Can health insurance companies require tests before covering me?
Many people worry about health insurance companies requiring medical tests before they can get insurance. This stems from the fear of discovering some type of preexisting condition. The good news is that while health insurance companies can require medical screenings most companies do not. The bad news is the reason they do not is because they can access all of your medical records already.
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Employers can require prescreening tests, however. They can use your test results to offer you lower insurance rates. According to the Oregon Department of Insurance, regulations prevent employers from denying coverage based on health. They can use certain tests to deny employment though.
Other insurance companies can also require medical screenings before selling you a policy. Life insurance companies will almost always require you submit to medical tests.
What types of tests are usually included in a medical screening?
Medical screenings can seem scary if you are not sure what they are looking for. In most cases the company will have someone come to your home or office to administer the test and collect samples. Sometimes you will be sent to a lab or doctor’s office but the company will pay for the test.
For most people the tests will only include checking things like body weight, blood pressure, and check your heart. The will collect blood and urine samples to test for drugs, including prescription, nicotine, diabetes, and cholesterol. They may also test for HIV.
Insurance companies may also require a stress test or EKG if you are over a certain age or they feel you are at higher risk for having heart problems. Older applicants may also need to submit to memory testing. This usually involves remembering a specific set of objects at the end of their exam that they were told to remember before the exam started.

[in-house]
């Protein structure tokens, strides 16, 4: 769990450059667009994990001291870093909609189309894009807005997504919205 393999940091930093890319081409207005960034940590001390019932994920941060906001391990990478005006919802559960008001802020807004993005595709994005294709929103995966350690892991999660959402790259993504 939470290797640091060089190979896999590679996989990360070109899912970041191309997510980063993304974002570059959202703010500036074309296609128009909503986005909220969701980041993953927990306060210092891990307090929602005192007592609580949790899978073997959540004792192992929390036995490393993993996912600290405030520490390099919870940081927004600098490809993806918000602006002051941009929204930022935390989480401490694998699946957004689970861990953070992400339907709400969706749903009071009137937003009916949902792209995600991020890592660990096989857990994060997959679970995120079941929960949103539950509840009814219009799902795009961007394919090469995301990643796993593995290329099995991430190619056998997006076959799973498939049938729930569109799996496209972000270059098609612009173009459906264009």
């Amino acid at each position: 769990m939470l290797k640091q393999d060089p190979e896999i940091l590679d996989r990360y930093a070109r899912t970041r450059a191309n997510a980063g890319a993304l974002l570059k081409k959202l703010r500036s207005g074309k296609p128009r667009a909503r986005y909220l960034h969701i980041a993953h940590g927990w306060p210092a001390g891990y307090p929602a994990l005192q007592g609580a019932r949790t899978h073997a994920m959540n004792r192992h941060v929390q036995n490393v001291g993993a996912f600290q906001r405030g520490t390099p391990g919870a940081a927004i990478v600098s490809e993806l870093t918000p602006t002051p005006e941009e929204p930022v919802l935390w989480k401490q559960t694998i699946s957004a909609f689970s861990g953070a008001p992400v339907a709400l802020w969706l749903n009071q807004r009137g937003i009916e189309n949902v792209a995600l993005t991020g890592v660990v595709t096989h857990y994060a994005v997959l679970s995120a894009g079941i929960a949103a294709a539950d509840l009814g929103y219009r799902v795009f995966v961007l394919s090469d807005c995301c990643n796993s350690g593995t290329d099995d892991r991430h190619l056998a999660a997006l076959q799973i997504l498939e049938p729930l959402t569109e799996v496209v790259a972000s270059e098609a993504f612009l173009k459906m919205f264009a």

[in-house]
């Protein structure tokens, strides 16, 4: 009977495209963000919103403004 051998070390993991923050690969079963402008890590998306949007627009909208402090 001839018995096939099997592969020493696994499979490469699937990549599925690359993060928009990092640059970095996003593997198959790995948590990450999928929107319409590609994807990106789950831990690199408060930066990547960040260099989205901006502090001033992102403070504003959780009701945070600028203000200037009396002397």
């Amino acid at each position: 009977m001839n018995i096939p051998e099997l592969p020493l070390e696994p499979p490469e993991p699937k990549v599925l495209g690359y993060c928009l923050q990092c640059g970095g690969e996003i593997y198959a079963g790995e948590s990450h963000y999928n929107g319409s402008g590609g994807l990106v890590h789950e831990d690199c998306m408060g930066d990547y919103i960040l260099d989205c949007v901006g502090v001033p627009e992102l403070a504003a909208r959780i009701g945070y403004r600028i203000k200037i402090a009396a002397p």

Why do employers use these tests?
Employers can request results of tests for illegal drugs and nicotine. They can use the results of these tests to deny or terminate an employee if they have an established policy against the use of these substances. Test results containing medical information are confidential and will only be used by insurance companies to determine rates.
Employers may offer or require employees enter into a wellness program as part of their group health insurance. These plans are usually free and employees are monitored every so often for improvement. If their overall health screening improves they will be offered lower insurance premiums, but if it gets worse the premiums may be raised.
Why should I claim any preexisting conditions when I apply for insurance?
It can be hard to find health insurance for people with preexisting conditions; these conditions may cause you to pay higher premiums or be denied coverage. Many people are tempted to try and hide medical problems. This is a big mistake. Health insurance companies can cancel your coverage if fraud is discovered, and they can take legal action against you as well.
Health insurance companies may not require a medical screening before you get insurance but you will have to fill out forms that are used to assess your risk factors. They will request your medical records from doctors, hospitals, and prior insurance companies.
Your medical records will be compared with the forms you filled out as well as your prior insurance coverage. If your coverage has lapsed for more than six months insurance companies will be able to include preexisting condition clauses that limit the care you can receive. If you are applying for private insurance they can use this to deny coverage.
There is hope though. The Affordable Care Act has provisions for preexisting conditions. Policies written after 2010 cannot penalize families with children who have preexisting conditions. By 2014, government regulations for health insurance companies will ensure that they will not be able to deny coverage for anyone with a pre-existing condition.
Until the Affordable Care Act takes effect the federal government has started a mandate that requires every state to offer an insurance pool. Each state has the option to run their program independently or use federal funding. These pools provide health insurance to people with pre-existing conditions at rates comparable to what they would pay for from a private health insurance company. In 2014 these programs will be phased out.
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